thank you for a very informative post.
I usually cook only once for dinner, and I only eat freeze dried meals so I will only need to boil water. However, I've never hiked in such cold temperatures and I am guessing boiling a cup of water in the morning to make a hot drink will be beneficial to warm me up before I start hiking. So I may be boiling water twice a day, once in the morning and once in the evening.
I do have a canister stove. It's a Snowpeak Lite Max. I've stopped using it a long time ago since I switched to Alcohol. I am not sure what you guys are referring to when you say an "inverted" canister. Also, if keeping your fuel in your pocket at all times will be sufficient to keep it from freezing, couldn't I just carry my alcohol fuel bottle in my pocket and use my Caldera Cone?
-SidMay 4, 2010 at 2:21 pm #1605957
Sanad, you are asking about camping in temperatures down to 0 F.
Personally, when I am camping in that temperature or lower, I really need at least a couple of cups of hot liquids in the morning. Also, sometimes water bottles are half-frozen, so you might need to pour boiling water in there as well. My personal rule for winter is to get at least a quart of liquid consumed before I head out on the ski trail.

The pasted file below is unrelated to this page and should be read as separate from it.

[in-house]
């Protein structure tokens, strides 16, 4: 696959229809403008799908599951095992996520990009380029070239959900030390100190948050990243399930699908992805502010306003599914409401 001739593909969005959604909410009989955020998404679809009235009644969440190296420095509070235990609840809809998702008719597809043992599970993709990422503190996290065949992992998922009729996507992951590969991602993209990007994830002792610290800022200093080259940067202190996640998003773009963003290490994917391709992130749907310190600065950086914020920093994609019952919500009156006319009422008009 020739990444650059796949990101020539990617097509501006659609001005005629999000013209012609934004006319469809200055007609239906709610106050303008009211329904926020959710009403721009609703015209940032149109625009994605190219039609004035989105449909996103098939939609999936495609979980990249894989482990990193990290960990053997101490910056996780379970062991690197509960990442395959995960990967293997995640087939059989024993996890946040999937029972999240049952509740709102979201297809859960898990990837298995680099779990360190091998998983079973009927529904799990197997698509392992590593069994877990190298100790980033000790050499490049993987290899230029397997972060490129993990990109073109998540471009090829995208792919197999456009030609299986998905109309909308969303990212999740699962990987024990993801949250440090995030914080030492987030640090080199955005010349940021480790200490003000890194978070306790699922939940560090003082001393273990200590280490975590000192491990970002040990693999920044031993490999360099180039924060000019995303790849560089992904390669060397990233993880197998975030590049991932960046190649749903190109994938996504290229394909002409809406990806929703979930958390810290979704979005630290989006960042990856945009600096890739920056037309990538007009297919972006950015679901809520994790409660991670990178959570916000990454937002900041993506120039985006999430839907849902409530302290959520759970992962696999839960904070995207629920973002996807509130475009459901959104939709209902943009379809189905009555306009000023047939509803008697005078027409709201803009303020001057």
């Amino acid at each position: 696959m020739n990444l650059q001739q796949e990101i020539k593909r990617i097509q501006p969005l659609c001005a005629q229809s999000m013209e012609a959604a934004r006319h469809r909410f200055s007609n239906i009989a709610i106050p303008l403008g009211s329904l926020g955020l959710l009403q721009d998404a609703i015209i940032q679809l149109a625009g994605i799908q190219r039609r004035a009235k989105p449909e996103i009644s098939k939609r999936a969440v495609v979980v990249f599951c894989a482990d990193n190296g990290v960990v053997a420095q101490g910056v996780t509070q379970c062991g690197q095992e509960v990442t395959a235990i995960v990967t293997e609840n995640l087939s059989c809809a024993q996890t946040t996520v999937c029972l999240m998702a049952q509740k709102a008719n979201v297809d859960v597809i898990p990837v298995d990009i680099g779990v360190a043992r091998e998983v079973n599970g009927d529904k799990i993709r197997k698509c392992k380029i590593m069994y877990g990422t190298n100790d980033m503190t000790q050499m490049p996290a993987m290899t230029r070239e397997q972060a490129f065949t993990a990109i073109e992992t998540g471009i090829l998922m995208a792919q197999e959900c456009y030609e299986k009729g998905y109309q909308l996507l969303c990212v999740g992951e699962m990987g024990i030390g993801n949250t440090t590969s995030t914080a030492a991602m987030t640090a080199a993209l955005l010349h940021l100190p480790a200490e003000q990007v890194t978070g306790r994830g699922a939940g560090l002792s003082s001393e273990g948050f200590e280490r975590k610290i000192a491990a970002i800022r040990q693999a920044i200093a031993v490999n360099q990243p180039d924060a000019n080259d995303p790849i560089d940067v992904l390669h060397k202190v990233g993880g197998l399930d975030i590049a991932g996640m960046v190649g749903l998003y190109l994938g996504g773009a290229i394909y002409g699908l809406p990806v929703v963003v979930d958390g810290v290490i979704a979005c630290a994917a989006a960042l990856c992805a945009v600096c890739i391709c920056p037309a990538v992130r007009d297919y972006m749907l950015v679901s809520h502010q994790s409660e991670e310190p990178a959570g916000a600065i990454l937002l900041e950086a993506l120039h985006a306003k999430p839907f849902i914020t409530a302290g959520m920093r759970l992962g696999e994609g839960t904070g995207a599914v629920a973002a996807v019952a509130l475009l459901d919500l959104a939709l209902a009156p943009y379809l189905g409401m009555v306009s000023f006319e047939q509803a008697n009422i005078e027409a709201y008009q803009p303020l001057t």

I think a small alcohol stove is great for solo water boiling in summer, but not in winter. I suspect that you will shift over to a much hotter stove like your Snowpeak.
In normal operation, the butane vapor is in the top of the canister, and when you open the valve, it gets to the burner. But when it gets very cold, the butane does not vaporize, so liquid butane just sits in the bottom of the canister. For normal cold operation, that is not good. However, if you invert the canister, the liquid butane can flow out of the inverted bottom (the top) to the burner. For some stoves, this inversion is very difficult. For other stoves, there is a special stand to help it out. Some people just manage to invert the canister without stands. But in each case, I think these are remote canisters where there is a foot of flexible fuel line running over to the burner.
Now, you ought to be able to use your Caldera Cone with alcohol, and keeping the alcohol bottle in your pocket for warmth will help it along, but that may or may not get great results. You'll have to test.
–B.G.–May 4, 2010 at 2:21 pm #1605958
While we are discussing different elements of winter hiking, I would also like to ask what the recommended total R value my pad system should be for the conditions I mentioned (assuming I will be sleeping on snow). I sleep like a rock and comfort is of no concern to me since I can sleep on pretty much anything as long as I'm properly insulated underneath. Would Closed Cell Foam be my lightest option? I was thinking an R value of 5 or 6 should be sufficient. In this case, I can use two GG Nightlight pads (one trimmed to 40" and one to trimmed 35"), in addition to a full length GG Thinlight 1/8" pad. This would give me a total weight of 12.7 and a total R value of 4.99.
Would this be enough?